Angie attends Montini Catholic High School in Chicago, Illinois. She has a great support system at school and at home, and is already thriving during her first semester at the school. She recently sat down with us to discuss life in the United States, living with a host family, and advice she has for other international students.
On attending Montini Catholic High School…
In Korea, I went to an all-girls high school that focused on academics and not on extra-curricular activities like art and music. I knew I wanted to explore a collaboration between my studies and my hobbies and study music and art. This is why I decided to come to the United States to study. I like Montini because there is a large international program with a lot of support. It is a great environment to start!
Math and international studies are my favorite classes. Numbers are a universal language, which I like. When I first started, I was afraid that I wouldn’t understand the problems because they were in English, but my math teacher learned some Korean words to help the international students out!
I was nervous to start my theology class at first because it is so different than the type of classes I took in Korea, but I really like the story-telling aspect of it. It is really interesting.
My favorite extra-curricular activity is chorus. I love to sing. The choir has concerts every quarter, which was one of my first time singing in front of people. I’m the only non-native English speaker in the choir, but I enjoy the challenge. I even sang a song in Spanish! I wasn’t sure exactly what I was saying, but all of the kids in the choir helped me out a lot!
I am also a part of the Yearbook club, the Math Team, and am in the school play. I am considering playing sports in the spring.
The most challenging part of studying in the United States is making friends and feeling homesick. I am a very positive person, but sometimes I miss home. When I miss home, I try and avoid Korean things and think about the great things about American culture so I can embrace the culture I’m living in. I also decided to get involved with school to overcome culture shock and make new friends and express my abilities and passions!
On living with a host family…
I enjoy living with my host family, and I like that they have a dog! My host sisters help me with homework, English phrases and tell me the meanings of different US holidays. I love new experiences and new friends, so I was really excited to meet them and live with them. I lived in a dorm for a semester in Maryland which was a very different experience than a host family. I really enjoy just living a normal life together.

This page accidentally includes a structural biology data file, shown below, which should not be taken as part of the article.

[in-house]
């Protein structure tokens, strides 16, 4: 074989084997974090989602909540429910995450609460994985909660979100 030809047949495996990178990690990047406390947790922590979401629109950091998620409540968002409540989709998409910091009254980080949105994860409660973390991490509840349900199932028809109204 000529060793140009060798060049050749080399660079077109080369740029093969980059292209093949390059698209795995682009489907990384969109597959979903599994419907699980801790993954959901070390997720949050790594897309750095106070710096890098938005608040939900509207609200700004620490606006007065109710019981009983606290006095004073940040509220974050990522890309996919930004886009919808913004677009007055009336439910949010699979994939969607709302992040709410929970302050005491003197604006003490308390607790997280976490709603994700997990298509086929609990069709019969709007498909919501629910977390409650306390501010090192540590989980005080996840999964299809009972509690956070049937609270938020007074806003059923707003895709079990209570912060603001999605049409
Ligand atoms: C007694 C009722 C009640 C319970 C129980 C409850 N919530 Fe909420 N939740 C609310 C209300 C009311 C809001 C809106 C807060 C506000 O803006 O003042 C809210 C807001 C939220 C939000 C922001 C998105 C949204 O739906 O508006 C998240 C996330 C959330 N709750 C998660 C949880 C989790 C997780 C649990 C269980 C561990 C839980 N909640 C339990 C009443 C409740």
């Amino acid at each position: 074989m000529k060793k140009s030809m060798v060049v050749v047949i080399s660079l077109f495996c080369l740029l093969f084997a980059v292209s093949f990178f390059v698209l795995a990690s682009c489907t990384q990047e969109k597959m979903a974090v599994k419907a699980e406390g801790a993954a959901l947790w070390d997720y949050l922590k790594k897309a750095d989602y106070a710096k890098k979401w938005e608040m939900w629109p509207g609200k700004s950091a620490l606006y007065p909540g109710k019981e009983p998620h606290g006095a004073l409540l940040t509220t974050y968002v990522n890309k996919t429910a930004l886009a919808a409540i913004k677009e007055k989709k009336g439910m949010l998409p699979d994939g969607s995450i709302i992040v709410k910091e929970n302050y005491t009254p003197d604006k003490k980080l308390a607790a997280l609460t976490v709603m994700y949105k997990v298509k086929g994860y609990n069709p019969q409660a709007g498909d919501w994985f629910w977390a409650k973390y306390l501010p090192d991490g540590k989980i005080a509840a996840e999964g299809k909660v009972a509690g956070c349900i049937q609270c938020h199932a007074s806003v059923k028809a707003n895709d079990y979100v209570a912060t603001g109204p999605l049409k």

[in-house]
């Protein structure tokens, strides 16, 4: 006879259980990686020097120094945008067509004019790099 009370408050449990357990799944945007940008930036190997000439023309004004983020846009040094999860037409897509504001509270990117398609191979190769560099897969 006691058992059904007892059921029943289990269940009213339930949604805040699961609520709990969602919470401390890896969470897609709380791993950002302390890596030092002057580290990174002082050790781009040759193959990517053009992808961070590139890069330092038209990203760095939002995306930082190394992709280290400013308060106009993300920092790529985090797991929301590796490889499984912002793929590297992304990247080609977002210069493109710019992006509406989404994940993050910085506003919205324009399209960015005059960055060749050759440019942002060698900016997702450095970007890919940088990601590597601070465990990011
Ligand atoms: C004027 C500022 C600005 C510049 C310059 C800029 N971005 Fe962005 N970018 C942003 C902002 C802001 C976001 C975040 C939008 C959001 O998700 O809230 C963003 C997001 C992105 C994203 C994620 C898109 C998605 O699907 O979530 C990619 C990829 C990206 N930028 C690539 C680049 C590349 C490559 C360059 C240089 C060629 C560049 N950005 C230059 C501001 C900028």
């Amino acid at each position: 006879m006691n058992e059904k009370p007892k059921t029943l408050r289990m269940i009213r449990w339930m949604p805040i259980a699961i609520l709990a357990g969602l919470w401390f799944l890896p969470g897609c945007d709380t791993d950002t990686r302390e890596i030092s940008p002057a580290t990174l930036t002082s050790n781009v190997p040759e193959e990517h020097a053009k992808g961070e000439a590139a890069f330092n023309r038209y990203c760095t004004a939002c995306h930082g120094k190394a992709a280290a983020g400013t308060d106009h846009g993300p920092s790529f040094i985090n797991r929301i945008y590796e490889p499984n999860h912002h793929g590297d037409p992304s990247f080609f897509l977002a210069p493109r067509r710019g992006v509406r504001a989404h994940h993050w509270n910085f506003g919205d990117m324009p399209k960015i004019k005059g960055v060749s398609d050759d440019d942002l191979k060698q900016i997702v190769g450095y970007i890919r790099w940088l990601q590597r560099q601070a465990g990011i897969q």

The most challenging part of adjusting to living with my host family is food. They aren’t very fond of Asian food, and don’t like Kimchi, which is one of my favorites! They really like Mexican and Italian food, which I’ve never had. I wasn’t sure if I would like it but I like to try everything and experience new things!
On advice to other international students…
Speaking from myself, and from what I’ve heard from other Asian students, we are always concerned about whether our English is good enough. But, the thing I’ve found with native students and people here is that they are all super easy to talk to because everyone is so friendly here. When I first got here, I was very shy so I acted confident until I gained confidence. One way I became confident in speaking English is joining a lot of activities so I could have a lot of opportunities to make new friends.
If I were to give advice to the parents of an international student, I would tell them that if your child is with a good host and a good school then there is no need to worry! I would also tell them to encourage their children to join clubs and to not just do stuff on their own. Lastly, I would say make sure you mingle with all the students at the school or else the American kids will think the international students don’t want to hang out with them.
I know how difficult it is to study in a completely foreign culture because I am currently experiencing it. I get lonely and homesick sometimes. I feel like I don’t belong in Korea, but I also don’t fit into American culture yet, but I know that I’ve started this and I need to finish it! Remember that these feelings are normal and everyone goes through it, that will help.